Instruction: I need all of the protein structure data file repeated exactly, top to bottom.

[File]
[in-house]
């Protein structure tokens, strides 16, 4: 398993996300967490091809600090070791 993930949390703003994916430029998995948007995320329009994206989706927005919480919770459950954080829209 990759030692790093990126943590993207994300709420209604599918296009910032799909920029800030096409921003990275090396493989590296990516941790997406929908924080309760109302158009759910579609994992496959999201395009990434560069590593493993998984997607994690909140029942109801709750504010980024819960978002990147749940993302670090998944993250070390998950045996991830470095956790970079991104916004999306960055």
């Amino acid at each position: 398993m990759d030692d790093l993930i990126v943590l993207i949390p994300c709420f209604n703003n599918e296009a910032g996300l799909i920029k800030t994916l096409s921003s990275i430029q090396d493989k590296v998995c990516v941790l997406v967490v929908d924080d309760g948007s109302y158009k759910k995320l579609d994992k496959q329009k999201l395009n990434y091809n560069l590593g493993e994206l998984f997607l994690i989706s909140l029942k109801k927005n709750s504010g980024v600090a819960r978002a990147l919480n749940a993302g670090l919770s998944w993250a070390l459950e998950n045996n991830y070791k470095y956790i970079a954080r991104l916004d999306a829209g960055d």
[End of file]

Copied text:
[in-house]
């Protein structure tokens, strides 16, 4: 398993996300967490091809600090070791 993930949390703003994916430029998995948007995320329009994206989706927005919480919770459950954080829209 990759030692790093990126943590993207994300709420209604599918296009910032799909920029800030096409921003990275090396493989590296990516941790997406929908924080309760109302158009759910579609994992496959999201395009990434560069590593493993998984997607994690909140029942109801709750504010980024819960978002990147749940993302670090998944993250070390998950045996991830470095956790970079991104916004999306960055």
């Amino acid at each position: 398993m990759d030692d790093l993930i990126v943590l993207i949390p994300c709420f209604n703003n599918e296009a910032g996300l799909i920029k800030t994916l096409s921003s990275i430029q090396d493989k590296v998995c990516v941790l997406v967490v929908d924080d309760g948007s109302y158009k759910k995320l579609d994992k496959q329009k999201l395009n990434y091809n560069l590593g493993e994206l998984f997607l994690i989706s909140l029942k109801k927005n709750s504010g980024v600090a819960r978002a990147l919480n749940a993302g670090l919770s998944w993250a070390l459950e998950n045996n991830y070791k470095y956790i970079a954080r991104l916004d999306a829209g960055d």